SCOTTO: So let me ask you: Is it impacting attendance at Madison Square Garden? Or what are the fans saying about this?

DOLAN: They don't care at all. I mean, we're talking about a small group of attorneys, right? Of lawyers, right? Why would the Knicks fans or the Rangers fans or the concertgoers care about them? They don't. But I will tell you one thing: The SLA is way, way beyond their skis. 

SCOTTO: Have they reached out to you, the State Liquor Authority?

DOLAN: Oh yeah, no, they're being extremely aggressive. And they're saying we're gonna take away your liquor license. So I have a little surprise for 'em, right? Because they're basically doing this for publicity. So we're gonna give 'em some publicity. All right. What we're going to do, right, is we're going to pick a night, right, maybe a Rangers game, and we're going to shut down all the liquor and alcohol in the building. Now, this isn't going to bother me, because I've been sober 29 years. I don't need the liquor. Instead, what we're going to do is, where we serve liquor, we're going to put one of these up, which says, "If you would like to drink in a game, please call, right, Sharif Kabir, chief executive officer, or write him an email at this number, right, and tell him to stick to his knitting and, you know, and to what he's supposed to be doing and stop grandstanding and trying to get press.

At this point in the interview, Scotto, who is not a CEO and sports team owner, suggests to Dolan that perhaps using the desire of New York Rangers fans for alcohol to wage war against the State Liquor Authority so he can continue banning attorneys using biometric technology is perhaps a risky business move. Dolan was undeterred.

SCOTTO: Wow okay, now, this could be a double-edged sword, James.

DOLAN: I dunno, what—

SCOTTO: Liquor sales are important to the bottom line of the business.

DOLAN: You know what, to be honest, our values are important to us, too. And the Garden has to defend itself. This is why I—people say, you know, "You're too sensitive. You shouldn't defend yourself."

If you are one of these people who tell James Dolan, "You're too sensitive, you shouldn't defend yourself," please email

He continues…

DOLAN: You know, it's like something out of "The Godfather," you know, it's like, "Hey, it's only business." It's not only business, right? And if you sue us, right, we're going to tell you not to come, right. And if you know and if you're grandstanding, right, with the press, et cetera, and threatening my liquor license, I'm gonna tell you, "You know what, take away my liquor license," right? The people are still gonna come to the games, right? And you know, honestly, yes, alcohol, but we don't make all our money on alcohol, right? I, like I said, I'm sober. I'm not a big alcohol fan. But what I think really needs to happen is that the public needs to tell these politicians and the SLA to start working on the things that matter to us.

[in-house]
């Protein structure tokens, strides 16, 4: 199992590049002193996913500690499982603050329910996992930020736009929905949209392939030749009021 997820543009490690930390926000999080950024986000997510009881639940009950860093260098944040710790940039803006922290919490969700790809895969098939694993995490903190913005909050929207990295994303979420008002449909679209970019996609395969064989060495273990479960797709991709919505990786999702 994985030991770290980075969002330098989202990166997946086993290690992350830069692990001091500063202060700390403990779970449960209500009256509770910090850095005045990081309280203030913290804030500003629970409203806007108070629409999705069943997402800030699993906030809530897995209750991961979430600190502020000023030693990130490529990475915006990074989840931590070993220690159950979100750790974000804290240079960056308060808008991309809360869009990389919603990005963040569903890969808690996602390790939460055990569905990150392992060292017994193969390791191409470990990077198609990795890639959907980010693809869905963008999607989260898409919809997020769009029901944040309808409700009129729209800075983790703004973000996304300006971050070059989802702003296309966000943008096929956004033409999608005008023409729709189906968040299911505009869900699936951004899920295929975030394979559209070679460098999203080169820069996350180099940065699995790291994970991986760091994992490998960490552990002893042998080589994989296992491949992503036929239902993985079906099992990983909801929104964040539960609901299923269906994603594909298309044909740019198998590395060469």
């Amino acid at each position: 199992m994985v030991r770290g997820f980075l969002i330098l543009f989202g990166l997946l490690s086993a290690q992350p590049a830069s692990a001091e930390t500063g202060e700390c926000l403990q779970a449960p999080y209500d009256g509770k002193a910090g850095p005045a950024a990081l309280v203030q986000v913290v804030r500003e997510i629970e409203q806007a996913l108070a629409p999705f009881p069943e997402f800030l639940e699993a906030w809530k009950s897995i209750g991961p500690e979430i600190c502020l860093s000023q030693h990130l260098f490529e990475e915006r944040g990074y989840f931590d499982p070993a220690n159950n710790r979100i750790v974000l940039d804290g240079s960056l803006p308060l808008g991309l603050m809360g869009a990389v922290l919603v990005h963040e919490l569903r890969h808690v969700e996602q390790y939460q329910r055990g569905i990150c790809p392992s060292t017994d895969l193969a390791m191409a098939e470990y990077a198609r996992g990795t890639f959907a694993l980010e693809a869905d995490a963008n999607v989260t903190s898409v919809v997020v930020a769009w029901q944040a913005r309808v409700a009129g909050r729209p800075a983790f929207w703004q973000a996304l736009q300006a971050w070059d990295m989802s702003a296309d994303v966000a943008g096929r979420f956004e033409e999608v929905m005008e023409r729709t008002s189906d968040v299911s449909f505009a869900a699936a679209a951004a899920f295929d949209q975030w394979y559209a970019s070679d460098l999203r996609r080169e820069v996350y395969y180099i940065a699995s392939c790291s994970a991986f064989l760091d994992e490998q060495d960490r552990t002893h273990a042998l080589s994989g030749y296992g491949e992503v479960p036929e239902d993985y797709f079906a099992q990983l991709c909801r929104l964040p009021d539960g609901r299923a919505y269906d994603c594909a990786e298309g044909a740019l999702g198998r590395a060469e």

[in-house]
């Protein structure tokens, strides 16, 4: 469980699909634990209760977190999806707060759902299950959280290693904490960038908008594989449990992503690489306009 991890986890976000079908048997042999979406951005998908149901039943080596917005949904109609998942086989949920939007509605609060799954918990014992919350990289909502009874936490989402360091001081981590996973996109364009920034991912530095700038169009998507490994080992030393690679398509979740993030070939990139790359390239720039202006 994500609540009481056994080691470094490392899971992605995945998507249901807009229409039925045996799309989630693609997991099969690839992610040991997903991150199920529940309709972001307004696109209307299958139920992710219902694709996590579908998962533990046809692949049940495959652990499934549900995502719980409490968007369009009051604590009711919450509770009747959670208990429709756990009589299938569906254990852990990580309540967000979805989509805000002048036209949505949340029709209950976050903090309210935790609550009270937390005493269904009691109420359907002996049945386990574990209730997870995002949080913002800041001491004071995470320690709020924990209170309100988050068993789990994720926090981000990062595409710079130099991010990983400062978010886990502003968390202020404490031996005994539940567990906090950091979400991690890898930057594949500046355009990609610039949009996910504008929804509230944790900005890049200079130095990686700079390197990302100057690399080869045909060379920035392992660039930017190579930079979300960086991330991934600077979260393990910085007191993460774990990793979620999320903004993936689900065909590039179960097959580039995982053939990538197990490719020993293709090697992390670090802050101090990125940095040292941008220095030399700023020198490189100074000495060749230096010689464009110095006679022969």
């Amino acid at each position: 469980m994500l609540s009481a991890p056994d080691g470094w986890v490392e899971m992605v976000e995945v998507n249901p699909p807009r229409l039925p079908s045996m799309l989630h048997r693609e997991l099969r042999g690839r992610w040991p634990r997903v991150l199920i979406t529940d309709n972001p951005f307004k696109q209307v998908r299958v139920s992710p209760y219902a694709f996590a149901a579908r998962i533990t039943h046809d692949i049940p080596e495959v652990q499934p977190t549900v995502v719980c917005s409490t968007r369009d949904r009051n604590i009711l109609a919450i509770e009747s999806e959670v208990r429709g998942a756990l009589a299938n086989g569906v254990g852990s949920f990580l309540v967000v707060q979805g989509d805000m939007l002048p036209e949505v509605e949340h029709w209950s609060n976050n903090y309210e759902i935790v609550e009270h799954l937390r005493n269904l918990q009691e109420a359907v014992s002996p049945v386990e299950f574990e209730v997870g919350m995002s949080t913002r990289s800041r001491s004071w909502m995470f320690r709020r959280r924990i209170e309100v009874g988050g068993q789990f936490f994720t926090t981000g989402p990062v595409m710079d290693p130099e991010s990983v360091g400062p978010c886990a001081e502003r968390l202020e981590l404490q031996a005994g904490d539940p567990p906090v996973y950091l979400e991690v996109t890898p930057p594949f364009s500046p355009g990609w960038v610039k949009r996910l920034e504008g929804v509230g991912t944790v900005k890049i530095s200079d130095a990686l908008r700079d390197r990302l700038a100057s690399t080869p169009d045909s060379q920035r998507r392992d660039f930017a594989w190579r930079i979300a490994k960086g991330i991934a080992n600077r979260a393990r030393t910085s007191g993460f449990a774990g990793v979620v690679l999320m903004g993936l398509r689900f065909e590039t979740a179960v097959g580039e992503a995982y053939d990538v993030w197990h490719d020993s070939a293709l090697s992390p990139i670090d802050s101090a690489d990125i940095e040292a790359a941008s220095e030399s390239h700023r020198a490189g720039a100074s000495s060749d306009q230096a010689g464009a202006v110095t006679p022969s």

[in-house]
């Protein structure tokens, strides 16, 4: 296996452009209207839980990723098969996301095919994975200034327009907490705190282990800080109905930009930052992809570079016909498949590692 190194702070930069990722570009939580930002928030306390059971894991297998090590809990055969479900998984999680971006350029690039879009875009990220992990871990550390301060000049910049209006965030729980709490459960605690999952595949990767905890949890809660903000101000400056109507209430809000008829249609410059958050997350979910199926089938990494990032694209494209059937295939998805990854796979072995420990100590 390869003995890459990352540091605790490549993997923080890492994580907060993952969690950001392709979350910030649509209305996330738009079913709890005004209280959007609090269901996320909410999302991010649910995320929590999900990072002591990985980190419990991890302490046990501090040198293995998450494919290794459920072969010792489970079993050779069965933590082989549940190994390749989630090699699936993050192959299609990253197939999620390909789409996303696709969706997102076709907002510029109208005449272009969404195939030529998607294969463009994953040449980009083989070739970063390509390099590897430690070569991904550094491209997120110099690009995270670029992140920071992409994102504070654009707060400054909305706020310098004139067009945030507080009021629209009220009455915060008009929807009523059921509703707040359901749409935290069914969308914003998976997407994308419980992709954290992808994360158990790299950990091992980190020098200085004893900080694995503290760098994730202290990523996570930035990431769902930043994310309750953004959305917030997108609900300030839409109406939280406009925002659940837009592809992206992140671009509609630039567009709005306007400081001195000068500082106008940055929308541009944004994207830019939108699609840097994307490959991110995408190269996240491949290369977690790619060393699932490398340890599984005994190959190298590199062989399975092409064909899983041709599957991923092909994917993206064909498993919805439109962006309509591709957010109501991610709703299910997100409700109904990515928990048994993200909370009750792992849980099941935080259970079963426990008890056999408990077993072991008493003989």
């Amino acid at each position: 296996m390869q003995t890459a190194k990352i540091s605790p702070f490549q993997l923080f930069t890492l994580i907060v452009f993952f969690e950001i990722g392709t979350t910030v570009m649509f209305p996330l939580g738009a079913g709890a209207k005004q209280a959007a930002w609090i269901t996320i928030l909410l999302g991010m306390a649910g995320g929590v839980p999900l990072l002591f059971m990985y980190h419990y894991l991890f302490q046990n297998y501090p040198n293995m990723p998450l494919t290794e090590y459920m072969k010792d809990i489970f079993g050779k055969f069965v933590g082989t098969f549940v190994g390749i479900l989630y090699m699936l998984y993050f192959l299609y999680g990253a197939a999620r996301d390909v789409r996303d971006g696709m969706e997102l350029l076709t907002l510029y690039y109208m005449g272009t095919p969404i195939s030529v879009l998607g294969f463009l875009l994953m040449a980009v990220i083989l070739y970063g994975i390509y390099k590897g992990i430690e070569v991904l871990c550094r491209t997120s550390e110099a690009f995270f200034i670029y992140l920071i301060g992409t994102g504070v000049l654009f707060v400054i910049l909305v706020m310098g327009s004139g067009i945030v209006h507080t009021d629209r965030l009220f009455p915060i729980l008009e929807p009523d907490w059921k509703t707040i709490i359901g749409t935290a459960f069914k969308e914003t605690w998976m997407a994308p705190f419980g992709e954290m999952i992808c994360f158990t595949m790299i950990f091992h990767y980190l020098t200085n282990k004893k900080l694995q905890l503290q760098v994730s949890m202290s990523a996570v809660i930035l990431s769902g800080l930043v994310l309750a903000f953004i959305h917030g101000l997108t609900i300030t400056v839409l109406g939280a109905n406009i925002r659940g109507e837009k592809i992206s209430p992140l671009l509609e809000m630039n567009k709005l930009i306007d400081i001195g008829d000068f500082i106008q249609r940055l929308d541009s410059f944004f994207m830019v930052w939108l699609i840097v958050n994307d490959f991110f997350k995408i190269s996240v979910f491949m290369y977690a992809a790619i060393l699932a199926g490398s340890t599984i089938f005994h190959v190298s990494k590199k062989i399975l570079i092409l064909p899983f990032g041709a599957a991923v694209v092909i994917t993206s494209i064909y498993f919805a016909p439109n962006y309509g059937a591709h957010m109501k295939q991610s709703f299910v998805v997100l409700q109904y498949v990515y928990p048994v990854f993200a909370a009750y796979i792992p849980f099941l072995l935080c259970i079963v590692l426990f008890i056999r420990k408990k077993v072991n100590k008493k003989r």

SCOTTO: Like? 

DOLAN: Like law enforcement, right? Making it safe in our streets, right? You know, getting our taxes in line. Stop people from leaving New York and, you know, ruining our city, right? Those are the things that Brad Hoylman should be caring about, but instead he's got a piece of legislation called "Clean Slate," right? So if you're a criminal, right, it's a clean slate, right? We're going to start all over again, you're not a criminal anymore, right? And then, if you commit another crime, you get another clean slate. Or, this particular legislation he's working on now, right, is one where if you're a landlord, you don't get to do a criminal check on the person who wants to. So you could have a pedophile literally move in next door to you, right, and your landlord can do nothing about it, or you as a property owner could do nothing about it. 

This whole movement, I mean, it's part of this Working Families group, right? I mean, they're off the charts. I'm sorry, but if you're a criminal, you're a criminal. If you've committed a crime, you should, you know, you should be accountable for that. How is that a notion that, you know, that all of a sudden, you don't need to be accountable for the crimes you've committed? How do you think your weatherman feels about the three guys who beat him up in the subway while he was trying to defend—

SCOTTO: An older gentleman.

DOLAN: Right. In the end, this is about who we elect. And honestly, also a little bit about the press, about what you're paying attention to, right? Stop paying attention to the ticket scalpers and start paying attention to the criminals that are in a revolving door that keep, you know, coming back out and, and destroying our city.

The New York Knicks are currently 26-23, and according to Forbes, are valued at more than $6 billion, second only in the NBA to the Golden State Warriors.